When we think of strokes, we imagine older adults. Yet, one out of every 2,800 newborns (under 1-month) suffers a stroke. In children up to 18, it occurs in 11 out of 100,000. I know how serious this can be – my daughter experienced a stroke before birth. The day before she was born, we discovered she had hydrocephalus (water on the brain). When she was a day old, an MRI revealed that a stroke was the culprit. Why strokes occur prior to birth is a mystery.
My daughter is now a happy, healthy 2-year-old. However, as a pediatrician and mother, I believe it is important to build awareness about childhood strokes. We may not know a lot about why these strokes happen or how to prevent them, but early diagnosis is key. The earlier the diagnosis, the sooner a child can begin therapy to regain function. Recognizing the symptoms of a stroke can be tricky, especially in a younger the child.
Strokes occur when blood flow is interrupted in the brain, resulting in tissue injury or loss of brain function. In infants, this may result in seizures on one side of the body, apnea (prolonged pause in breathing for more than 20 seconds), trouble feeding, or early hand preference (i.e., using one hand far more than another before 10 months of age). Strokes often damage one side of the brain, which causes an abnormal signal to be sent to one arm and one leg and results in abnormal muscle weakness, tightness or accentuated use of one hand. This condition is known as Hemiplegia.
As with my daughter, strokes can occur in the womb and are likely the result of many factors. For premature births the possibility of stroke goes up, though preemies are regularly screened from day one.
Recognizing the signs and symptoms
In young children, delays in gross motor skills, restricted movement in legs or arms or language delays might be red flags. In older children, stroke-like symptoms may include garbled speech, seizures, and one-sided paralysis. Most hospitals have a protocol in place to detect stroke.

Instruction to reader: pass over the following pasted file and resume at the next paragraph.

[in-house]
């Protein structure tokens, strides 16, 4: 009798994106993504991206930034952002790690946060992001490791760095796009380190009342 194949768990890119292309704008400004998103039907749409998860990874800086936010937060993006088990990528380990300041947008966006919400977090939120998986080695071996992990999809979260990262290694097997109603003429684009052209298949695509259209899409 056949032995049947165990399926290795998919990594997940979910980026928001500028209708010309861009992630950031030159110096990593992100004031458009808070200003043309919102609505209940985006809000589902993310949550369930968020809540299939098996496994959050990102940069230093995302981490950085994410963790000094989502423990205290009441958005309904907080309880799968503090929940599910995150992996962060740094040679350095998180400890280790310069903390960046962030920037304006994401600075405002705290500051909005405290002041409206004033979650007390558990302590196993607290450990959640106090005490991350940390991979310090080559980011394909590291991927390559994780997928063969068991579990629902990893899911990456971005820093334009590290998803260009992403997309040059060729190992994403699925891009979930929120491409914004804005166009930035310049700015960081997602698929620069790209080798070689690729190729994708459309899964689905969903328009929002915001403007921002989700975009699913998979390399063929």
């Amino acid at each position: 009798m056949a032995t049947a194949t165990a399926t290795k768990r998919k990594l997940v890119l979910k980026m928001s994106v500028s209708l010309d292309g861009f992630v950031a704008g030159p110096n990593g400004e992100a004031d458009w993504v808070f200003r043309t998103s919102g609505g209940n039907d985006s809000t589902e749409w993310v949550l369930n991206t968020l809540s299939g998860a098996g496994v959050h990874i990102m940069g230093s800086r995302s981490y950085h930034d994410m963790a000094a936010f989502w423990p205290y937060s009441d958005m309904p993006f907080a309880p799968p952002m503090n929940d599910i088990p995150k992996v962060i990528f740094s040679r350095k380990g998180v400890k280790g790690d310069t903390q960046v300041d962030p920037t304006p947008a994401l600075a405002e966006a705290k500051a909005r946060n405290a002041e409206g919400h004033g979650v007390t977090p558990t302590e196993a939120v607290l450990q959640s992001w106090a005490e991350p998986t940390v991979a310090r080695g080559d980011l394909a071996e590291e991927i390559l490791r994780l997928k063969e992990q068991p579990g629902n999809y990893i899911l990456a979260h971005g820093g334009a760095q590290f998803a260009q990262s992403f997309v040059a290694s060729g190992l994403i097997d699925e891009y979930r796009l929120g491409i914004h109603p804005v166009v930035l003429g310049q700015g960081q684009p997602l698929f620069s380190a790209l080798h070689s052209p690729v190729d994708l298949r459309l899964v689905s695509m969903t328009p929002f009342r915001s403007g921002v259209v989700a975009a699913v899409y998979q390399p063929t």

In my patients I also look for more subtle signs, which alone are not worrisome but if clustered raise a red flag. Some of these signs include torticollis (tight neck muscles on one side), visual/ eye abnormalities, a general delay in motor skills, tight muscles in the extremities, difficultly eating or speaking.
More than 100 risk factors have been identified for infant and childhood strokes, but for many families the “why” remains an unknown. Some genetic conditions that can predispose a child to stroke include clotting disorders, sickle cell disease (more prominent among African Americans), heart issues, metabolic and vascular disorders, and infections (including chickenpox). It remains an area of ongoing research.
Parents do not be shy; alert your pediatrician if you notice any delays or early hand preferences. If there is a combination of some of the signs already mentioned, share your concerns with your pediatrician immediately and be informed about your family history. When diagnosing an early childhood stroke the more puzzle pieces available, the more likely your doctor can provide you with answers.
Veronica Szalkowski-Lehane is a pediatrician at the University of Utah Stansbury Health Center.